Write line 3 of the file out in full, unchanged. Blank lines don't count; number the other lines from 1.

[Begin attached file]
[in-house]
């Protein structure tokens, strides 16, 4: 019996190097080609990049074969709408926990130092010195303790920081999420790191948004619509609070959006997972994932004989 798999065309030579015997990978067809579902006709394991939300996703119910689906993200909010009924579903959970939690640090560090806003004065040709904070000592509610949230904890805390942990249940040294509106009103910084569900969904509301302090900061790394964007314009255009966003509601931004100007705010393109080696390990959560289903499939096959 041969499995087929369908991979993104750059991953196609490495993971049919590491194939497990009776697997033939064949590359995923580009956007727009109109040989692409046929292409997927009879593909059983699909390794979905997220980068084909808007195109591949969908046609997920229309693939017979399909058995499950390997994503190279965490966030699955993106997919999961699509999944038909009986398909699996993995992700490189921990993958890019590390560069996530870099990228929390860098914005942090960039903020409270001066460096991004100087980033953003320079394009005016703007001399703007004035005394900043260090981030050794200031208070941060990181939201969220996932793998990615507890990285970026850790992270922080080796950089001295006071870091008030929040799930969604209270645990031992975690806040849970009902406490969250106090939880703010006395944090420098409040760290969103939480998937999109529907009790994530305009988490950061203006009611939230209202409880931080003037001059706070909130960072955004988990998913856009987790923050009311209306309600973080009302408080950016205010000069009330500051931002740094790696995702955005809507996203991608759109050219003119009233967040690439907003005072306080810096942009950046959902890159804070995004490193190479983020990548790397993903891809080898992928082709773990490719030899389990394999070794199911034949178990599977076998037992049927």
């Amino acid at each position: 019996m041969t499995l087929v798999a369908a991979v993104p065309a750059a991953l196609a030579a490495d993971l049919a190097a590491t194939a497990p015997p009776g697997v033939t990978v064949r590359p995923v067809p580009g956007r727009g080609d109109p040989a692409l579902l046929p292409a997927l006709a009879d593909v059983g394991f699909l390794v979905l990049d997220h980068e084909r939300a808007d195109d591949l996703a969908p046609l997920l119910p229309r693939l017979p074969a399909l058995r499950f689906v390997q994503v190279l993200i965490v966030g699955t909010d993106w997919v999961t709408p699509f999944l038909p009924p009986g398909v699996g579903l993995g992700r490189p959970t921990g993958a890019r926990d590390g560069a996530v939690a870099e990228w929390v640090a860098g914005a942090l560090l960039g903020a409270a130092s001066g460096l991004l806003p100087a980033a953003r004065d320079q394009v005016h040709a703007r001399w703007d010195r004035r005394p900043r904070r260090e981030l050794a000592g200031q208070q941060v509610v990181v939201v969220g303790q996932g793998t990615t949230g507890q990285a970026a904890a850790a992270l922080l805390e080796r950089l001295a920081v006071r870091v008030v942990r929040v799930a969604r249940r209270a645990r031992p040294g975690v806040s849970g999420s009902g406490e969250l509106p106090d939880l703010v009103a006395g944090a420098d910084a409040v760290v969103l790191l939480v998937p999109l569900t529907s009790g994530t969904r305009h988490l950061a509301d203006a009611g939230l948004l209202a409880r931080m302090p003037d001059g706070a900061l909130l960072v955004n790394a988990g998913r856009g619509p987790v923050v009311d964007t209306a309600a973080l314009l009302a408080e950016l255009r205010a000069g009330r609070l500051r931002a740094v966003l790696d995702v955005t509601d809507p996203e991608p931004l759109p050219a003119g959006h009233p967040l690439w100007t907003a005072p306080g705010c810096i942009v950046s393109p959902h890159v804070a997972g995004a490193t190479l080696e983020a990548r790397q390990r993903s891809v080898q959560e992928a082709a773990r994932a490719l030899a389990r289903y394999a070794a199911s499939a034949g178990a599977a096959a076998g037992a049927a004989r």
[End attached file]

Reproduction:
């Amino acid at each position: 019996m041969t499995l087929v798999a369908a991979v993104p065309a750059a991953l196609a030579a490495d993971l049919a190097a590491t194939a497990p015997p009776g697997v033939t990978v064949r590359p995923v067809p580009g956007r727009g080609d109109p040989a692409l579902l046929p292409a997927l006709a009879d593909v059983g394991f699909l390794v979905l990049d997220h980068e084909r939300a808007d195109d591949l996703a969908p046609l997920l119910p229309r693939l017979p074969a399909l058995r499950f689906v390997q994503v190279l993200i965490v966030g699955t909010d993106w997919v999961t709408p699509f999944l038909p009924p009986g398909v699996g579903l993995g992700r490189p959970t921990g993958a890019r926990d590390g560069a996530v939690a870099e990228w929390v640090a860098g914005a942090l560090l960039g903020a409270a130092s001066g460096l991004l806003p100087a980033a953003r004065d320079q394009v005016h040709a703007r001399w703007d010195r004035r005394p900043r904070r260090e981030l050794a000592g200031q208070q941060v509610v990181v939201v969220g303790q996932g793998t990615t949230g507890q990285a970026a904890a850790a992270l922080l805390e080796r950089l001295a920081v006071r870091v008030v942990r929040v799930a969604r249940r209270a645990r031992p040294g975690v806040s849970g999420s009902g406490e969250l509106p106090d939880l703010v009103a006395g944090a420098d910084a409040v760290v969103l790191l939480v998937p999109l569900t529907s009790g994530t969904r305009h988490l950061a509301d203006a009611g939230l948004l209202a409880r931080m302090p003037d001059g706070a900061l909130l960072v955004n790394a988990g998913r856009g619509p987790v923050v009311d964007t209306a309600a973080l314009l009302a408080e950016l255009r205010a000069g009330r609070l500051r931002a740094v966003l790696d995702v955005t509601d809507p996203e991608p931004l759109p050219a003119g959006h009233p967040l690439w100007t907003a005072p306080g705010c810096i942009v950046s393109p959902h890159v804070a997972g995004a490193t190479l080696e983020a990548r790397q390990r993903s891809v080898q959560e992928a082709a773990r994932a490719l030899a389990r289903y394999a070794a199911s499939a034949g178990a599977a096959a076998g037992a049927a004989r």